Chile constitutional referendum vies with new foe: coronavirus, says former president
By Natalia A. Ramos Miranda
SANTIAGO, Oct 16 (Reuters) - A new constitution is a first step in fusing the "rupture" between Chileans and their government, according to former president Ricardo Lagos, but a 'yes' vote to overhaul the dictatorship-era magna carta next week will necessarily run up against the more urgent coronavirus crisis.
Lagos said Chile's economy, long the envy of Latin America, had regressed a decade in the few months since March, when the pandemic struck. Economic reactivation, he told Reuters in an interview this week, was "the number one task ahead."
"The most important thing now is reconciling the long term (process) that writing a constitution implies with the urgency of the coronavirus demands today," Lagos said.
Chileans vote on Oct. 25 over whether to scrap the current constitution, drafted under the dictatorship of strongman Augusto Pinochet, and begin anew. The plebiscite emerged from mass protests over inequality in late 2019 that left more than 30 dead and billions of dollars in damages.
Even in the most optimistic scenario, Lagos said, a new constitution would take a year and a half to draft and enact. In the meantime, however, coronavirus and the problems it has wrought continue, while social protests have reignited in the days ahead of the anniversary of the 2019 demonstrations on Oct. 18.
"There may be expectations that a new constitution can solve many issues and that is not the case," Lagos said, warning that strong "public policies" were the only way to deal with angst over pensions, corruption and inequality.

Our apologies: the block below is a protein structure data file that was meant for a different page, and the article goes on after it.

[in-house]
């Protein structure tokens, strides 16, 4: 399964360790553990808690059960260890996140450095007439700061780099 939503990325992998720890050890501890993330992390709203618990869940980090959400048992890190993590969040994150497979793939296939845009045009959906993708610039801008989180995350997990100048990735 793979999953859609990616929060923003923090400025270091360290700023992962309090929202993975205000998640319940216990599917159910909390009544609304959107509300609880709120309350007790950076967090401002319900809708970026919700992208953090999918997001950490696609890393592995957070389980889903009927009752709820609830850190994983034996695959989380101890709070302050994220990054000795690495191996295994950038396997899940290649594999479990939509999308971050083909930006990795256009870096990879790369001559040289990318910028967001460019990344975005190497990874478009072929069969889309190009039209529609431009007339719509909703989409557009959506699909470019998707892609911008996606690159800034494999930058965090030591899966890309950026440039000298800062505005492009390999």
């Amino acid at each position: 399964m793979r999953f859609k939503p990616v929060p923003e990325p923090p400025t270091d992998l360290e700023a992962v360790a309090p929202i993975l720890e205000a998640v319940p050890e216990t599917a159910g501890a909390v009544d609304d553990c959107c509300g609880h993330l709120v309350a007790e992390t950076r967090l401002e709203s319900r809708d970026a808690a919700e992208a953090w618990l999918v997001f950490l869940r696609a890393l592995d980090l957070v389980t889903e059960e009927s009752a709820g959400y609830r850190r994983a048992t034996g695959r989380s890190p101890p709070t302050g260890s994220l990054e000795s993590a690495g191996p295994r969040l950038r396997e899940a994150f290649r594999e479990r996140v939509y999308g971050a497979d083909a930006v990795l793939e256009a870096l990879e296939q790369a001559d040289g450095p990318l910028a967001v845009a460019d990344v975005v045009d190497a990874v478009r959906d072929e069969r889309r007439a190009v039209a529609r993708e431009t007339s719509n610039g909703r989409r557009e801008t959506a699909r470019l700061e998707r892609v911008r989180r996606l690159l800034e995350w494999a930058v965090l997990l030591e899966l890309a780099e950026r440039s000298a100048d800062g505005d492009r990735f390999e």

Writing a new constitution, he said, would nonetheless close a dark chapter of Chilean history, and represent "the beginning of the recovery of trust" in the state by its citizens.
Lagos, a socialist and president of Chile between 2000 and 2006, helped spearhead the opposition to Pinochet's 1973-90 rule and usher in a return to democracy. He said he understood the anger and frustrations of Chileans, who have seen booming economic growth but feel their political institutions have not kept pace.
If the country can meet the dueling demands of qualming the coronavirus crisis in the short-term and writing a powerful, inclusive constitution in the long-term, their hopes could be met, he said.
"It is one thing to lower poverty and another thing to meet the demands of those who left poverty behind," Lagos said.
(Reporting by Natalia Ramos, writing by Dave Sherwood, Editing by Rosalba O'Brien)
The views and opinions expressed herein are the views and opinions of the author and do not necessarily reflect those of Nasdaq, Inc.
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